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Recently I was asked to allow my son to participate in a survey at school. The “opt in” survey form specifically stated, “the questions on the survey relate to peer relationships, how safe students feel at school, and the quality of student-teacher relationships.” It went on to say that the questions might make my son feel uncomfortable and that this was all voluntary, with the ultimate goal being to “inform a more effective bullying prevention program and help improve the safety, social and emotional skills, and well-being for all students.”
There it was. Social Emotional. The new cash cow in corporate assessment building. ESSA created an additional data point which schools must use to report their progress. Each year schools must report back on school quality in some shape or form; in other words, how is the school climate? Is there bullying? Is it safe? How well are students or teachers engaged and are they feeling confident, successful? More or less, it’s about feelings. How we feel and interact as humans, is complex and incredibly difficult to confine to a data point. Confining learning to a data point is not new. They’ve managed to confine academic learning to data points by defining finite standards which must be measured in small bites in order to create the ability to control teaching and learning (therefore humans) and profit off of public schools. Corporate assessments are not about helping children, they are simply about making money – assessing social emotional learning is the new cash cow.
True assessments, created by teachers, are messy and include teacher commentary, student commentary, pieces of student work, teacher observation and more – true assessment occurs by teachers who know their students and develop solid student/teacher relationships with them. It’s impossible to plug all of that into finite data points because humans are not robots. We feel. We read each other’s body language, we make choices and decisions every day that are influenced by our background, our surroundings, our mood, our daily interactions with others, our health, and more. To think that we can now accurately assess student feelings and catalog these feelings into social and emotional competencies, well, it’s just ridiculous and unnecessary. But that’s what they are doing because there is huge profit to be gathered and ultimately all of this data can be funneled to create more effective artificial intelligence, therefore our children can further learn via online learning versus humans – less need for teachers and less need for teachers with actual teaching degrees.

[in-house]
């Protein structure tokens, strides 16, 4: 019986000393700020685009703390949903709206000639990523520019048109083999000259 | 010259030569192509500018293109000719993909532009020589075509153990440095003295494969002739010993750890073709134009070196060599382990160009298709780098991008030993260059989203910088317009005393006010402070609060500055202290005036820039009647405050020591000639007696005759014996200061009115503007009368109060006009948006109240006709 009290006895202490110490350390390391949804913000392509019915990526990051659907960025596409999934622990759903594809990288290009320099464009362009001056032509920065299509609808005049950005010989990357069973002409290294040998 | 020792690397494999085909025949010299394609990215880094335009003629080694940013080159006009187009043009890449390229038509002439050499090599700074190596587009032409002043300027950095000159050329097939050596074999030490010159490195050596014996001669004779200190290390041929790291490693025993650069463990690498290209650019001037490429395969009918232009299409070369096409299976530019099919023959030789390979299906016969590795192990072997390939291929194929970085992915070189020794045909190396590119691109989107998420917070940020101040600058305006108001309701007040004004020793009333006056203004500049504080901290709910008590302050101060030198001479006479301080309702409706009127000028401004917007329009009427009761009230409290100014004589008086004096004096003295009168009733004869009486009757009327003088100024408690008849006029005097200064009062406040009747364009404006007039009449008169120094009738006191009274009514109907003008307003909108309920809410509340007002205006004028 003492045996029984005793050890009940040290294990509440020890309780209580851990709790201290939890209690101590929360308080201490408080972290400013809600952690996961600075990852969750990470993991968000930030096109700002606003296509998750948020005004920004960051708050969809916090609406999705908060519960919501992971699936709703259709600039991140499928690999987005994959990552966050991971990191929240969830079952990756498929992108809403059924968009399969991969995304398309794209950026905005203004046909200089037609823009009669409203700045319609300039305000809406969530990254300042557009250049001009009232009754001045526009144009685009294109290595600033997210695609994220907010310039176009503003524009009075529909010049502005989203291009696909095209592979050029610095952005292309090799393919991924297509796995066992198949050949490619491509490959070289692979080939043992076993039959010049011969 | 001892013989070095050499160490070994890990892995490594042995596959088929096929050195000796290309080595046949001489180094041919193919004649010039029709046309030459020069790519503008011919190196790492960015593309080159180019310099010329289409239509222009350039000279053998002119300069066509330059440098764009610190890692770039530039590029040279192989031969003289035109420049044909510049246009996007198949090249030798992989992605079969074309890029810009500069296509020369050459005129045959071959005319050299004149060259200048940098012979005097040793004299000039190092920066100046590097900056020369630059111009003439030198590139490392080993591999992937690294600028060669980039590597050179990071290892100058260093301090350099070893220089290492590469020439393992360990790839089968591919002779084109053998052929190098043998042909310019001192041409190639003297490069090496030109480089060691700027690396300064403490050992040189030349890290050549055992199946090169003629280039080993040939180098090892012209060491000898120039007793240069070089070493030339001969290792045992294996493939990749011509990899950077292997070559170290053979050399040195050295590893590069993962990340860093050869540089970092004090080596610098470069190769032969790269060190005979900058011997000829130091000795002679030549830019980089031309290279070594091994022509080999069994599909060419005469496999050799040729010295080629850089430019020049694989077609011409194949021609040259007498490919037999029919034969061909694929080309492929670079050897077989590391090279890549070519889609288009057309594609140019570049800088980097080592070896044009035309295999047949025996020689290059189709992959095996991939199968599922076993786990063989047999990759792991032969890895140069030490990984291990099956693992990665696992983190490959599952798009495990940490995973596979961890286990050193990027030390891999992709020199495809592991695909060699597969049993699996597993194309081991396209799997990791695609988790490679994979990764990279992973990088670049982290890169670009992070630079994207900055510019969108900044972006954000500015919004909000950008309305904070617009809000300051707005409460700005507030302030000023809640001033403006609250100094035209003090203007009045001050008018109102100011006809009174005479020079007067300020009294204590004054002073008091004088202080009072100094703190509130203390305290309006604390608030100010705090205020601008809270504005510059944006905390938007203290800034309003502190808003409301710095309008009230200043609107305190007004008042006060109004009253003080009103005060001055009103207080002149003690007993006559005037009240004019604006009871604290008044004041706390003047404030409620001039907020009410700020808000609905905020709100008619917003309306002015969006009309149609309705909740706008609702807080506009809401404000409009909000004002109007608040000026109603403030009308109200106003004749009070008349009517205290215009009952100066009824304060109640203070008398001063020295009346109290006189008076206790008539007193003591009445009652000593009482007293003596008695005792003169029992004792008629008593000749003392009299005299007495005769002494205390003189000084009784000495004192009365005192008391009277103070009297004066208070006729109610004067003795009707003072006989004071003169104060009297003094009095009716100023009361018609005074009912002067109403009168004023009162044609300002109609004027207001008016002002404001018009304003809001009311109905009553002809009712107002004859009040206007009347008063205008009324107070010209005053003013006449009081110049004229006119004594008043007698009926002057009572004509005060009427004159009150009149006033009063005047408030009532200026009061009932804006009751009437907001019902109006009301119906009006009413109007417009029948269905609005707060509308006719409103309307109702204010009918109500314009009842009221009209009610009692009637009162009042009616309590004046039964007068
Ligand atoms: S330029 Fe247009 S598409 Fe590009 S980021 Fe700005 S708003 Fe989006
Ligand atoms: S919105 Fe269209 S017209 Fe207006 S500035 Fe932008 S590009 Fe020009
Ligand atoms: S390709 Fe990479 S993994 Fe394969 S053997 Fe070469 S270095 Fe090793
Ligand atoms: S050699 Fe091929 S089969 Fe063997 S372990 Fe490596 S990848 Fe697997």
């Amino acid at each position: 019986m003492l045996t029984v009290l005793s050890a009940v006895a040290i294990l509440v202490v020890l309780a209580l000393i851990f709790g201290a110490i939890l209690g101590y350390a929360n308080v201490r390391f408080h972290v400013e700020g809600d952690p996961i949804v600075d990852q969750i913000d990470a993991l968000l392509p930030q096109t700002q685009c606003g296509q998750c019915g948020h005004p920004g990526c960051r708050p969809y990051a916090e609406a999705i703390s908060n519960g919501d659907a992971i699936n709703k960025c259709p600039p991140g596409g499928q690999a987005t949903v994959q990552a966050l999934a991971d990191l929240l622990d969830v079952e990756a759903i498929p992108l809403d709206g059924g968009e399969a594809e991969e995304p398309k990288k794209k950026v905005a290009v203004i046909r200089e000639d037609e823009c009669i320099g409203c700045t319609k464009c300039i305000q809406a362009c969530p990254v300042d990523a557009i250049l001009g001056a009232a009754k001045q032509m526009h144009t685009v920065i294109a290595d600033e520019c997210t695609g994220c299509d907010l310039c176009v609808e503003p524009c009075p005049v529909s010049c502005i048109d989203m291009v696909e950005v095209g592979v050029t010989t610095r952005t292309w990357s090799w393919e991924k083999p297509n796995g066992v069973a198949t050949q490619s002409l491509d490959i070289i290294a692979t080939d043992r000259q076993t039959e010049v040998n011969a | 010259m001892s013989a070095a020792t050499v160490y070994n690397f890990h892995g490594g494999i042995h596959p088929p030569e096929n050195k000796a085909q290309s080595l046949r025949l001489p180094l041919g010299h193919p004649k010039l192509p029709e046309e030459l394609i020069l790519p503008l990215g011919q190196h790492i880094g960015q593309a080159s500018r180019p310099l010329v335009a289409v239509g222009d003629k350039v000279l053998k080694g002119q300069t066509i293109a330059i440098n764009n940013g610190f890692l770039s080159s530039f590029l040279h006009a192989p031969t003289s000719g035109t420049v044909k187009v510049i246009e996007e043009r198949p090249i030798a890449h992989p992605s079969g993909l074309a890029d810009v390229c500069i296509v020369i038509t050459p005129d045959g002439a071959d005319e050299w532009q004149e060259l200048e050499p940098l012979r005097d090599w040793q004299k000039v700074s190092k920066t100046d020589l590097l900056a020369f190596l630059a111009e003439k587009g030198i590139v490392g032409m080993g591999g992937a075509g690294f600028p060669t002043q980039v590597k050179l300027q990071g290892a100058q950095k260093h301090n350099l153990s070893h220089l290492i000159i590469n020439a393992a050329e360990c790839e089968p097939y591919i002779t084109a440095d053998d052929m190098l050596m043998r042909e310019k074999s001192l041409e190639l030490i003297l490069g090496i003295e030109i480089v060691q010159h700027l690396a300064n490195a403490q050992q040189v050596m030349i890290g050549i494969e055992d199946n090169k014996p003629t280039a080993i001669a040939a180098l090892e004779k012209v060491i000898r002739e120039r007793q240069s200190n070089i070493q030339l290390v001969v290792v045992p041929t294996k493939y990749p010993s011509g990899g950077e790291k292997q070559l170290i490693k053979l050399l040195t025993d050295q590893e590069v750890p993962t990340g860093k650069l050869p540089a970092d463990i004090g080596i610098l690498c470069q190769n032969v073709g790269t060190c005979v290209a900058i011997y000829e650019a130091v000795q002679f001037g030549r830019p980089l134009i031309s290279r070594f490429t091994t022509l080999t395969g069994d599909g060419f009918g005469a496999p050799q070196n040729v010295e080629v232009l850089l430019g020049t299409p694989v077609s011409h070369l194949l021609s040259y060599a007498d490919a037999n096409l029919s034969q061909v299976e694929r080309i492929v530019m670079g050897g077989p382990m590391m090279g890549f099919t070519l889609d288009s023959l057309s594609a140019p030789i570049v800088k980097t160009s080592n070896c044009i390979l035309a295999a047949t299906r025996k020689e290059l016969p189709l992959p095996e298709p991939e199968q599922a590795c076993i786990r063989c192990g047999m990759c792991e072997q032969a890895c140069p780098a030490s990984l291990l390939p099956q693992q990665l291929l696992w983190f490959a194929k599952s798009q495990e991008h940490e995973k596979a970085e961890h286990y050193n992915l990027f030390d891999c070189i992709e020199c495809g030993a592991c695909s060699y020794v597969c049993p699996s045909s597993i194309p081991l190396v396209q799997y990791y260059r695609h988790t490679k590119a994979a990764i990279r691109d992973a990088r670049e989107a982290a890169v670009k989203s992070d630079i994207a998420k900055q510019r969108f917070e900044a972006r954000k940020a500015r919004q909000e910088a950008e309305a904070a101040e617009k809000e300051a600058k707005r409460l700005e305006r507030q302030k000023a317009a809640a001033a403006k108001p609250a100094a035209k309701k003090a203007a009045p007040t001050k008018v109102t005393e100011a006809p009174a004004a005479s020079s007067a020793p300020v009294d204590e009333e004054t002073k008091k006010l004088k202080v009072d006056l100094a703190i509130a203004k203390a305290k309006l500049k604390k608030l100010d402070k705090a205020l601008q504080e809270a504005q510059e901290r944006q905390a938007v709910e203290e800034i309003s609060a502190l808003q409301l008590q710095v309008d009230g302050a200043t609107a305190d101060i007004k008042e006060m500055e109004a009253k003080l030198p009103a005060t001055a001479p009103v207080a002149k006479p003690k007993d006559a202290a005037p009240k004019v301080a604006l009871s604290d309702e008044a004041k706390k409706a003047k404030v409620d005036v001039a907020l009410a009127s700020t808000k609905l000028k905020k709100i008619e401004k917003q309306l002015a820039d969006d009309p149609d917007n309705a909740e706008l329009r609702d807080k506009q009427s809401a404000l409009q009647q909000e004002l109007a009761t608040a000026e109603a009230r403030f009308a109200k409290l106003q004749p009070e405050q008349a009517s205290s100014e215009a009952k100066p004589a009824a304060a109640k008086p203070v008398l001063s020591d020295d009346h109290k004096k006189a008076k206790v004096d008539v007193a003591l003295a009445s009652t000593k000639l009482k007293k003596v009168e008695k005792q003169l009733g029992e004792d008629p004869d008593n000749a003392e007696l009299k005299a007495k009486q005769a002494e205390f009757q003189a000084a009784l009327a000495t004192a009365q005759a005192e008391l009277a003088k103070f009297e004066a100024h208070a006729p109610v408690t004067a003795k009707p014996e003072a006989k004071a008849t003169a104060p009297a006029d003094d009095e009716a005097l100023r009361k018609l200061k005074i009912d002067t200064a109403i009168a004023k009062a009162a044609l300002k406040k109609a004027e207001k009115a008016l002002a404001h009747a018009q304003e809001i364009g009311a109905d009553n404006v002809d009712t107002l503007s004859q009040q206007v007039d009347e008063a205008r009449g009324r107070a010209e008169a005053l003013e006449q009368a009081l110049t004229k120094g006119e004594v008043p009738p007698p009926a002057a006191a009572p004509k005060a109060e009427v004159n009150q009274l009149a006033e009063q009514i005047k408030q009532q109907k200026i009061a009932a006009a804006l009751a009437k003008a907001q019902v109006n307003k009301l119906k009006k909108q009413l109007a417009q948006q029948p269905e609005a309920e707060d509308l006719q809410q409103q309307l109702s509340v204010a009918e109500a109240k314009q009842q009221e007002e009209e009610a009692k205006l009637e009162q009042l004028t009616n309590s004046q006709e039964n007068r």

Social emotional data will confine children to specific finite social emotional competencies that will define who they are, what they are capable of, and what intervention is needed to make them act and behave as demanded by the requirements of the corporate online assessments.
Recently a contest was held to review social emotional learning assessments. I watched the webinar to view the results of the contest, and in a nut shell, well, the results were just plain stupid. I’ll try to recap quickly for you as I would hate for you to have to sit through the webinar as it’s absolutely mind numbing boring
The webinar reviewed the assessments of the winners. The first presenter (from NWEA) had assessed students who rapidly guessed during test taking and the presenter decided that if they did indeed rush through the test, there was a high likelihood that this child could not self manage and was not engaged. He showed data demonstrating that this most definitely could lead to suspensions and dropping out of school. Therefore, it’s important to intervene with these rapid guessers and modify their behavior so that they no longer rush through some mind numbing corporate online test. Emily Talmage has blogged about this happening in her classroom during testing – you must read it to see how absolutely ridiculous and wrong this SEL assessment is.
But according to NWEA, rapid guessing = low engagement and lack of self management.
Goodness, these wild unmanageable children!! Umm…how about, these kids think the test is STUPID? How about maybe they are tired or hungry or worried that they may have to sleep in the car again tonight and therefore they simply don’t give a rat’s ass about this stupid pathetic excuse for an assessment? Seriously I could go on for pages and pages about all the reasons the children flew through the test. Hey, maybe their parents told them it’s bullshit and said just fill in the bubbles and get out of the online program and go read a book and use your time wisely. Truly the number of reasons for rapid guessing are infinite. Maybe these kids are revolutionaries in the making – better squelch that quick, huh?
It was very surreal watching this webinar and listening to adults talk about this like it was deep stuff. Seriously, these people have PhDs and this was absolute idiocy.